42Samhain is the cross-quarter holiday celebrated on November 1st.  It is the entry into the darkness of winter.  It is for this reason that I picked Samhain for the time of the murder of Cormac.  It is also an opportune time for Cairbar because the weather conditions would be likely to prevent a crossing from Caledonia to Ulster.  So Cairbar would have the winter to plan for what Finn might do in response to the murder of Cormac.


In Celtic, the word “samhain” literally means “summer’s end”.  It is the time of Halloween, the day of the dead--another good reason to have the murder take place on this day.


There is also the idea of “Apple Magic” associated with samhain, and most will recognize in this our customs of Halloween.  In the Celtic “otherworld”,  known in Ireland as Emhain Abhlach and in Britain, Avalonthere (Avalon) there is a magical apple tree.  And this is the origin for dunking for apples (Dookin' for Apples in Scotland).


43Sidhe (pronounced “Shee”) is the land of the Feary and home to all the Gods.  It is the “Land of the Young”, where no one grows old.  There Finn sleeps until Ireland will have a need for him and call his name.


Sidhe is a place as well as commonly being used for its inhabitants, e.g., the Gods and heroes.  In some tales the location of Sidhe is on some unspecified “Western Isles” off Ireland.  In others stories Sidhe lies beneath the Hills of Ireland.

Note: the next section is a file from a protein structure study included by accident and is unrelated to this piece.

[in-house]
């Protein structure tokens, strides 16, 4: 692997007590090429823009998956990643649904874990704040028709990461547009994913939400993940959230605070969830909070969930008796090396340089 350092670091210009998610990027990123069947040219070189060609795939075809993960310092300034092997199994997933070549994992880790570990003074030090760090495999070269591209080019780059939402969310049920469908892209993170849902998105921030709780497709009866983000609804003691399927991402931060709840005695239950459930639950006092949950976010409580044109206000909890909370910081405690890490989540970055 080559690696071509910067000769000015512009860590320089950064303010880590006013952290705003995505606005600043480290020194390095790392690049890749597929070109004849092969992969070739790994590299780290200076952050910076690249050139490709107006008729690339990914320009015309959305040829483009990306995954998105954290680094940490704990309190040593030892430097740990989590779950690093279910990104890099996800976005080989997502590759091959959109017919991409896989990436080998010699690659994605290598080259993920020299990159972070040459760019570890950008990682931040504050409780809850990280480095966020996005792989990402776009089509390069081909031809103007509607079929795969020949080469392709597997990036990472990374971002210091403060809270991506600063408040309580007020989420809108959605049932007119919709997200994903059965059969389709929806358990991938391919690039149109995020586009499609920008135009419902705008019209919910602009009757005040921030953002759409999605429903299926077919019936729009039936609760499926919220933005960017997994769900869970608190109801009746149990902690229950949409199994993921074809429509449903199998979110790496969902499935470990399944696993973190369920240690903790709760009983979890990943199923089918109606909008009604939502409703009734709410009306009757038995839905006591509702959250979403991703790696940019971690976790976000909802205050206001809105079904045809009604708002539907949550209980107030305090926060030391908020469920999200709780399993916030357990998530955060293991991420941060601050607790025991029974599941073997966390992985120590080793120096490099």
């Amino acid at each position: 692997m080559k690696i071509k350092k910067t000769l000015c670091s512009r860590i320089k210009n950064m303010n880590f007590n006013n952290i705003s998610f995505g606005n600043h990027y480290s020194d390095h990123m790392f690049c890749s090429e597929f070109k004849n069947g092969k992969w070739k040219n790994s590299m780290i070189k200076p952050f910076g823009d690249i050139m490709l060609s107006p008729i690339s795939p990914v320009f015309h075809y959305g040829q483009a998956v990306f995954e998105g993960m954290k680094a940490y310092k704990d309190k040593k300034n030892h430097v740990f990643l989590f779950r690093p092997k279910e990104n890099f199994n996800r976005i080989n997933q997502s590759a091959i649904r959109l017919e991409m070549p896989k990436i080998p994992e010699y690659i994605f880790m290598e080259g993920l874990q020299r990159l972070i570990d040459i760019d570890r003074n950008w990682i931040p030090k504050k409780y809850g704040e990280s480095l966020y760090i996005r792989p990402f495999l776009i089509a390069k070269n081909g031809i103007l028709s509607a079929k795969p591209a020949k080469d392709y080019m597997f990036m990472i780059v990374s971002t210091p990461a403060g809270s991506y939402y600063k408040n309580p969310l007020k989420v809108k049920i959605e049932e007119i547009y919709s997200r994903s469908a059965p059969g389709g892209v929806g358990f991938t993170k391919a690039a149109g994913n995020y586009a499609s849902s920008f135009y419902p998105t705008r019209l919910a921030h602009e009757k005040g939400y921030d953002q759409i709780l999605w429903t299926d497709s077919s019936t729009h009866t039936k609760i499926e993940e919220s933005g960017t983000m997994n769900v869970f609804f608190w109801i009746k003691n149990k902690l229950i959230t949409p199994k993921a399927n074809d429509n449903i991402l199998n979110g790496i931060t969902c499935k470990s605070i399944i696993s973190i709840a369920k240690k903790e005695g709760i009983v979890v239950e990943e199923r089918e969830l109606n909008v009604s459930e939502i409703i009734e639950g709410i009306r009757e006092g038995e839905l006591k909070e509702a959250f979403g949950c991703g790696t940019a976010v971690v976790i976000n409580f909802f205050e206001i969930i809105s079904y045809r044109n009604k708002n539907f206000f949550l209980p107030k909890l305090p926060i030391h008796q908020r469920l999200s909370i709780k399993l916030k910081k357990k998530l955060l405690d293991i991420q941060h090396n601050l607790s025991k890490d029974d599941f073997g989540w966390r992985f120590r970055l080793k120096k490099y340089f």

44Cormac and Finn had a common ancestry.  Both descended from Trenmor, Finn’s great grandfather.  In “The Poetical Works of Ossian”, Finn was the possessor of Trenmor’s spear and shield.


45Beltaine  is one of the four cross-quarter days important in Celtic culture.  Beltaine is a festival of fire when huge bonfires are lit on May 1st (May Day).  Beltaine is a celebration of the Rites of Spring and the fires symbolically bring the light and warmth of the sun down to earth.  At this time of the year the weather is getting better and Finn has been waiting to sail to revenge Cormac since Samhain (Day of the Dead), the day on which Cormac was murdered.  It is also symbolic in that Samhain is symbolic of the end of summer and the entry of the world (and Ireland with Cormac’s death) into darkness and Beltaine is a festival of fire and light in which the world (and Ireland) emerges from darkness.


46Cathmor is a Fir Bolg King and Cairbar’s brother.  Cathmor is the one that will lead the usurping Irish armies against Finn after Cairbar dies of the wounds received in his fight with Oscar (see note 47), Ossian’s son and  Finn’s grandson.  The death of Cathmor at the hands of Finn closes the Book of Temora in “The Poetical Works of Ossian”.


47Oscar is Ossian’s son and Finn’s grandson.  Before Finn lands his ships in Ulster, Cairbar, aware of the imminent arrival of Finn, held a feast and invited Oscar.  However Cairbar’s plan was to pick a fight with Oscar as an excuse for killing him.  He did kill Oscar, however his plan did not go as well as he expected since he also died of the wounds received from Oscar.